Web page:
COVID isn't going away any time soon. Many countries are battling a second wave of infections, new variants have started popping up, and mass vaccination is still a long way off. Since further disruption is almost inevitable, can you claim any resulting losses from your insurer?
Business interruption is a common feature of commercial insurance policies and typically covers losses due to property damage, criminal activity, and other events. However, some insurers have rejected COVID-related claims. This has resulted in several lawsuits, including Cafe Chameleon v Guardrisk, Ma-Afrika Hotels v Santam, Fat Cactus vs Guardrisk, as well as Interfax and Luggage Glove vs Old Mutual.
The pertinent details for all of these cases are virtually identical: the companies concerned took out insurance policies with business interruption cover for a variety of events, including the occurrence of infectious diseases within a specific radius of their premises. They all suffered losses following the outbreak of COVID, but their insurance claims were rejected.
The insurers relied primarily on a two-pronged defence: first, they highlighted that COVID is a national epidemic and not a local outbreak limited to the radius defined in the policies. Second, they contended that the true cause of business interruption was not COVID itself, but rather the national lockdown that was implemented in response to the epidemic.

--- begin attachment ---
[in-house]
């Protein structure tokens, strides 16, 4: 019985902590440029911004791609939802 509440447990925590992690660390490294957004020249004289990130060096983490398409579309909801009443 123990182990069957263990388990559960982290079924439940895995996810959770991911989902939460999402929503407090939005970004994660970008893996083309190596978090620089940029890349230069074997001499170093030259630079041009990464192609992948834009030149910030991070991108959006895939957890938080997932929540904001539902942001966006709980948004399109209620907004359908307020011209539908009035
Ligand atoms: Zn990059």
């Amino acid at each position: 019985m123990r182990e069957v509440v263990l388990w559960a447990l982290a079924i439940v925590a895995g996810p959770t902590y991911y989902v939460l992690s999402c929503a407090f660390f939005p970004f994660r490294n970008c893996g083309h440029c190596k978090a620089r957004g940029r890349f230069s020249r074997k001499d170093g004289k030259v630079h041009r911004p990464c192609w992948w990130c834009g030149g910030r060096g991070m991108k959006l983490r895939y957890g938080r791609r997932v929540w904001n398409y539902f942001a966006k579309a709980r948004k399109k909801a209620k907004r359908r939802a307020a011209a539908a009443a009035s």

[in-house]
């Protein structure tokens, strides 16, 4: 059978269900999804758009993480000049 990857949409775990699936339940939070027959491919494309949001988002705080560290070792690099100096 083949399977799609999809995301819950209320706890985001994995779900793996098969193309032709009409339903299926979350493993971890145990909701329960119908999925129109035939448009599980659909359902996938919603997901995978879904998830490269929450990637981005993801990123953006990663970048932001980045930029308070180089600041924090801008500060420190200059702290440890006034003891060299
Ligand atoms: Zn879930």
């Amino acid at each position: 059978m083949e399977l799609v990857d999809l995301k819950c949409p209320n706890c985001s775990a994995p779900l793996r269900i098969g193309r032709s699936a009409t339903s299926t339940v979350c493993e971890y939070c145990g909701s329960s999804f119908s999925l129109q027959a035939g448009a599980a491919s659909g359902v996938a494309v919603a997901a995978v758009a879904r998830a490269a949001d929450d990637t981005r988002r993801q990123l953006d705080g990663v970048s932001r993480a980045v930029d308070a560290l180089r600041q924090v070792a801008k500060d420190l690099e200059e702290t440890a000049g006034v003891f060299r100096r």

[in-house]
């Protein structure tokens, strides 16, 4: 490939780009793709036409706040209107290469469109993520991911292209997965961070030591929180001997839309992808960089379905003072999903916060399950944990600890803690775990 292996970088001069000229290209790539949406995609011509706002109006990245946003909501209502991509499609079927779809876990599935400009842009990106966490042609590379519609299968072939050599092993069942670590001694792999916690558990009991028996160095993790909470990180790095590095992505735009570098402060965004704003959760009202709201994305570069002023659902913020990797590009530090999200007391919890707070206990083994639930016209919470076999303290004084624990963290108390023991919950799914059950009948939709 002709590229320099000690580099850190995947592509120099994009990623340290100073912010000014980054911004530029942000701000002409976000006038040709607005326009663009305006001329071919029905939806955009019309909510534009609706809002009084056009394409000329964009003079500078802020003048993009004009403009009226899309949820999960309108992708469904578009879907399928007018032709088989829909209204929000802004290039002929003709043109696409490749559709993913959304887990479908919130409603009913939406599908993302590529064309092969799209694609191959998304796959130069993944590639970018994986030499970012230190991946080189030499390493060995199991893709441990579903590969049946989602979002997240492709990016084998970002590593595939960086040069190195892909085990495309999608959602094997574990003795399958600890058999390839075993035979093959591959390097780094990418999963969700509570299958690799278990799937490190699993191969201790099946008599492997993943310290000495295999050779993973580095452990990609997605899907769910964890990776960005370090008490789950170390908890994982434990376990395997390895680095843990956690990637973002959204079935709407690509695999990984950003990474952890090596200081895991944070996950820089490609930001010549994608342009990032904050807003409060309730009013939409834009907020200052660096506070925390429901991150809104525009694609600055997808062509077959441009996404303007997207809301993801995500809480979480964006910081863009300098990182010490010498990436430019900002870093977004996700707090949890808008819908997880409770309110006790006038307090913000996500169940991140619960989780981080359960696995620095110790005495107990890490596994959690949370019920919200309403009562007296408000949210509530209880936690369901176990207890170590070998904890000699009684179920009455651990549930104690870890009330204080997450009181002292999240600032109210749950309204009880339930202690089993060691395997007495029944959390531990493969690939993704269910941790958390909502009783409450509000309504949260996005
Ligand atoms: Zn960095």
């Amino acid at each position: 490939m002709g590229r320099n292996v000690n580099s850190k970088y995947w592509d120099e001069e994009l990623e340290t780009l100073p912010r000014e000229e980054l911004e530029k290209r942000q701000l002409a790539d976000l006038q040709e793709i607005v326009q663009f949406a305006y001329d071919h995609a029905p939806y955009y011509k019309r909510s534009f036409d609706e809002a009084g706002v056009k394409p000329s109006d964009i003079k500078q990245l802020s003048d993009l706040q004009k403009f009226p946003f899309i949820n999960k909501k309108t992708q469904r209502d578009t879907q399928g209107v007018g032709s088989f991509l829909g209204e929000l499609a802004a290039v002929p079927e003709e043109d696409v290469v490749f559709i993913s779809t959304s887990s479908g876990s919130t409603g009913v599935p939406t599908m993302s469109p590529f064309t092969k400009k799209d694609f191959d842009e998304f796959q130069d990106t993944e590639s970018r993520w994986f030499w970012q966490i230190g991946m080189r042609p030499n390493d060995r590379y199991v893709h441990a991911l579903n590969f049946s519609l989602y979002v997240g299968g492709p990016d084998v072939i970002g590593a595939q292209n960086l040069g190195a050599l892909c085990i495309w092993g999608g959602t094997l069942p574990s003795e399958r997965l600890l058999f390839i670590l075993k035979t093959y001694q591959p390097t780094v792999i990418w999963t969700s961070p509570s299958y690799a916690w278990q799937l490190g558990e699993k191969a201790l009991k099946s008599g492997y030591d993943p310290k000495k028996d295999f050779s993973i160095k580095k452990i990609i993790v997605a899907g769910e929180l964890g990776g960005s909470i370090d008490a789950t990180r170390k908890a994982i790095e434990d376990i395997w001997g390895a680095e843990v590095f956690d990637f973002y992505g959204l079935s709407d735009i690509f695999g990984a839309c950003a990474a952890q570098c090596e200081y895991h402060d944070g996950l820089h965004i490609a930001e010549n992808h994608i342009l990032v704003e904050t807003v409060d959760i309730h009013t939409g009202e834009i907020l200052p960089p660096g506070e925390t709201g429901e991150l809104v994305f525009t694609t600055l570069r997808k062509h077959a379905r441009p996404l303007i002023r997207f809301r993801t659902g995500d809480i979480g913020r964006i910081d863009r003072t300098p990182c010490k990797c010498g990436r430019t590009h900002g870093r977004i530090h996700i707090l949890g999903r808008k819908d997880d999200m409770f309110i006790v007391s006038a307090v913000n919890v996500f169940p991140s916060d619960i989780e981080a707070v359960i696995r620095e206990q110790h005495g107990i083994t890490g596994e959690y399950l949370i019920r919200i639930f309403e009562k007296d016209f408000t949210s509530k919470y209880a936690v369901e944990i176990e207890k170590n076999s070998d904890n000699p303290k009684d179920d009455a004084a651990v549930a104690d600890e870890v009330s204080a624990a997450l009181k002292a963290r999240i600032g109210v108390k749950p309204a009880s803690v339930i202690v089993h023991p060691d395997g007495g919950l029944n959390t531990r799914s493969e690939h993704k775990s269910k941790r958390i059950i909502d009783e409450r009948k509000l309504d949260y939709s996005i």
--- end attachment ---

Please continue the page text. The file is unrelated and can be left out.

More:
The plaintiffs, in turn, argued that the insurers were relying on an excessively literal interpretation of their policies to circumvent their liability. As one of them adroitly pointed out, it was irrational that the quarantine of a neighbourhood due to a vermin infestation (or similar local outbreak) would be covered, yet an epidemic affecting the entire country (including the same local neighbourhood) would not.
All of these cases were brought before the Western Cape High Court, which concluded that nothing in the policies required the outbreak of an infectious disease to be limited to a specific radius as the insurers claimed. Rather, the disease had to occur within the radius, but could extend beyond it.
Furthermore, while the High Court concurred that the business interruption suffered by the plaintiffs was primarily due to the national lockdown, it pointed out that it was shortsighted to exclude COVID as a causal factor. Put simply, without the virus, the national lockdown would have never been introduced in the first place.
Therefore, in all four cases, the High Court ruled in favour of the plaintiffs and instructed their insurers to cover the losses that they suffered due to COVID.